MS Risk Blog

The Controversy over Calais’s Migrant Camp

Posted on in Brexit, European Union, France title_rule

8 July, 2016

Over 3000 migrants currently live in a make-shift camp near the French town of Calais. That camp and others across northern France have long been a source of tension between the French and UK Governments. Since the Sangatte Protocol came into effect in 1993, France and the UK have conducted Eurotunnel immigration checks at the point of origin instead of at the destination. In 2000, the immigration agreement was expanded to Belgium, allowing checkpoints to be established for the Eurostar and specific English Channel ferry crossings. In recent years, the United Kingdom has invested heavily in the northern France checkpoints due to migrants hiding in commercial trucks crossing the border and attempting to walk through the Eurotunnel. In 2014, the UK Government announced £12m over three years for increased security at Calais. This was followed by a further UK-France agreement in August 2015 to create a command-and-control centre and deploy hundreds more police officers.

The United Kingdom’s referendum on EU membership has placed new strains on the series of agreements with France. Before the vote, in May 2016, France’s Economy Minister Emmanuel Macron had warned that a victory for the leave campaign would threaten the immigration agreements between the 2 countries. This statement was later contradicted by French Foreign Minister Jean-Marc Ayraul. After the referendum occurred, he promised that there would be no sudden reversal of the current policy. However, many local politicians in northern France, specifically Calais Mayor Natacha Bouchart, have argued that the current approach is no longer sustainable. There appears to be a growing movement of people along France’s north coast who believe the migrant camps should be officially moved to the UK. In a significant recent development, French presidential candidate Alain Juppé has been campaigning on an end to the treaty. Xavier Bertrand, president of the Hauts-de-France region, had argued that such a position could gain considerable support from centrist and centre-right voters.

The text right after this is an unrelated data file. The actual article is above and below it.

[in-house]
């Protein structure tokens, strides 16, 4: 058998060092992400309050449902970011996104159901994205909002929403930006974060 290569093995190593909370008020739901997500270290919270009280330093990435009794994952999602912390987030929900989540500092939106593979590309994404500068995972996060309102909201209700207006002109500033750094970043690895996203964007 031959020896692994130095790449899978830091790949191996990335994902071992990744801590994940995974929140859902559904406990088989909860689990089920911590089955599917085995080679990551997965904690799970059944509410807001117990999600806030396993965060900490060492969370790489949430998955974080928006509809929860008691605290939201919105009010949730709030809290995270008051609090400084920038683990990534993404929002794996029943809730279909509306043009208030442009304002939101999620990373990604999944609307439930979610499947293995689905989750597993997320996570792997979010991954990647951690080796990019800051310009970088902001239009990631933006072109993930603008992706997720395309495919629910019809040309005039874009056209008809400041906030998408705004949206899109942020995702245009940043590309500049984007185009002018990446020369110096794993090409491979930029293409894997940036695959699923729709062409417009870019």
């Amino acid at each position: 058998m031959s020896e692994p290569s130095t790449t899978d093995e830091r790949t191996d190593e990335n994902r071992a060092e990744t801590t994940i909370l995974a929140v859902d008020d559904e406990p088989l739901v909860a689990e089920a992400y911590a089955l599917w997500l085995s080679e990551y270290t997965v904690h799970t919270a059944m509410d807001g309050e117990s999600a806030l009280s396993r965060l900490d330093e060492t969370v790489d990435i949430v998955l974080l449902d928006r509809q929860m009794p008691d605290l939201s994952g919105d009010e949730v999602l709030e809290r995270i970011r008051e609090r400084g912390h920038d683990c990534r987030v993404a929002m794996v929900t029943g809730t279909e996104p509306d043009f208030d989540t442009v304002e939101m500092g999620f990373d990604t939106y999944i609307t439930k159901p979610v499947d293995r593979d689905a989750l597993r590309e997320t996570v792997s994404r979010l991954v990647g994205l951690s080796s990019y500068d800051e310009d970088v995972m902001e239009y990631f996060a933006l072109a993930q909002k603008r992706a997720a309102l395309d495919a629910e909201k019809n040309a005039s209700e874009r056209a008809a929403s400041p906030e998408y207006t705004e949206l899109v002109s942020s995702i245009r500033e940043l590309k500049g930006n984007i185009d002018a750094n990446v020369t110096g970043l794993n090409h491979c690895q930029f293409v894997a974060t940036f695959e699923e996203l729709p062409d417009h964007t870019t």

It is unlikely that any change to the UK-France border agreements will happen in the short-term. France’s governing Socialist Party remains committed to the policy. But over the longer term, France’s 2017 Presidential elections are a reminder that this controversy is far from over.